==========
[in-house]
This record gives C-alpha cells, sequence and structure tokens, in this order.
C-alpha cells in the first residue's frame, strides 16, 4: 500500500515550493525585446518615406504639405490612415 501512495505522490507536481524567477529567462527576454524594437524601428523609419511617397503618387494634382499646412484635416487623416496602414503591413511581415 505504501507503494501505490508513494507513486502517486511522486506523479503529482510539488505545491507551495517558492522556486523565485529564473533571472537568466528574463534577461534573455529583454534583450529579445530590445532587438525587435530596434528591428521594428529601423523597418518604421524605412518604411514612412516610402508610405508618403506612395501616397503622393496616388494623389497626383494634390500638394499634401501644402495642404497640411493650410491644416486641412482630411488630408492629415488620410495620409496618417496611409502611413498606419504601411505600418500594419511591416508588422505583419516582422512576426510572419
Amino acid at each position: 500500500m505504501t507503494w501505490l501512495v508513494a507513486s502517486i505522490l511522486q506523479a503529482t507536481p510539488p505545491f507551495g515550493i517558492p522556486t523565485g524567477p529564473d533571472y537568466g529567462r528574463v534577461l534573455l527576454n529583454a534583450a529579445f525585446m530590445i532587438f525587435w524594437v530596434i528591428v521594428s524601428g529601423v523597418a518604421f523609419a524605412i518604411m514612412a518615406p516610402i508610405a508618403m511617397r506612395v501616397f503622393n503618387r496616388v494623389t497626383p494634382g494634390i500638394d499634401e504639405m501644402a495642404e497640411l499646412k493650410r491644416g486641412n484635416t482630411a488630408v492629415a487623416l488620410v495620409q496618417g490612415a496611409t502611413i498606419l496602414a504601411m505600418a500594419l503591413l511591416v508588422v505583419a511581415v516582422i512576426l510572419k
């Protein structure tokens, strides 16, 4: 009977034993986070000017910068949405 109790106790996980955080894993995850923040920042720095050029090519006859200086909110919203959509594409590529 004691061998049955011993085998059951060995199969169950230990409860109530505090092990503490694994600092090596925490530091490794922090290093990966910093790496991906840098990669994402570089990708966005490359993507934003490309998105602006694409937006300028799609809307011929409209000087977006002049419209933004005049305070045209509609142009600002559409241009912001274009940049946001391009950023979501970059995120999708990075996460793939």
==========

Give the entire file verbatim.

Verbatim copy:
[in-house]
This record gives C-alpha cells, sequence and structure tokens, in this order.
C-alpha cells in the first residue's frame, strides 16, 4: 500500500515550493525585446518615406504639405490612415 501512495505522490507536481524567477529567462527576454524594437524601428523609419511617397503618387494634382499646412484635416487623416496602414503591413511581415 505504501507503494501505490508513494507513486502517486511522486506523479503529482510539488505545491507551495517558492522556486523565485529564473533571472537568466528574463534577461534573455529583454534583450529579445530590445532587438525587435530596434528591428521594428529601423523597418518604421524605412518604411514612412516610402508610405508618403506612395501616397503622393496616388494623389497626383494634390500638394499634401501644402495642404497640411493650410491644416486641412482630411488630408492629415488620410495620409496618417496611409502611413498606419504601411505600418500594419511591416508588422505583419516582422512576426510572419
Amino acid at each position: 500500500m505504501t507503494w501505490l501512495v508513494a507513486s502517486i505522490l511522486q506523479a503529482t507536481p510539488p505545491f507551495g515550493i517558492p522556486t523565485g524567477p529564473d533571472y537568466g529567462r528574463v534577461l534573455l527576454n529583454a534583450a529579445f525585446m530590445i532587438f525587435w524594437v530596434i528591428v521594428s524601428g529601423v523597418a518604421f523609419a524605412i518604411m514612412a518615406p516610402i508610405a508618403m511617397r506612395v501616397f503622393n503618387r496616388v494623389t497626383p494634382g494634390i500638394d499634401e504639405m501644402a495642404e497640411l499646412k493650410r491644416g486641412n484635416t482630411a488630408v492629415a487623416l488620410v495620409q496618417g490612415a496611409t502611413i498606419l496602414a504601411m505600418a500594419l503591413l511591416v508588422v505583419a511581415v516582422i512576426l510572419k
């Protein structure tokens, strides 16, 4: 009977034993986070000017910068949405 109790106790996980955080894993995850923040920042720095050029090519006859200086909110919203959509594409590529 004691061998049955011993085998059951060995199969169950230990409860109530505090092990503490694994600092090596925490530091490794922090290093990966910093790496991906840098990669994402570089990708966005490359993507934003490309998105602006694409937006300028799609809307011929409209000087977006002049419209933004005049305070045209509609142009600002559409241009912001274009940049946001391009950023979501970059995120999708990075996460793939």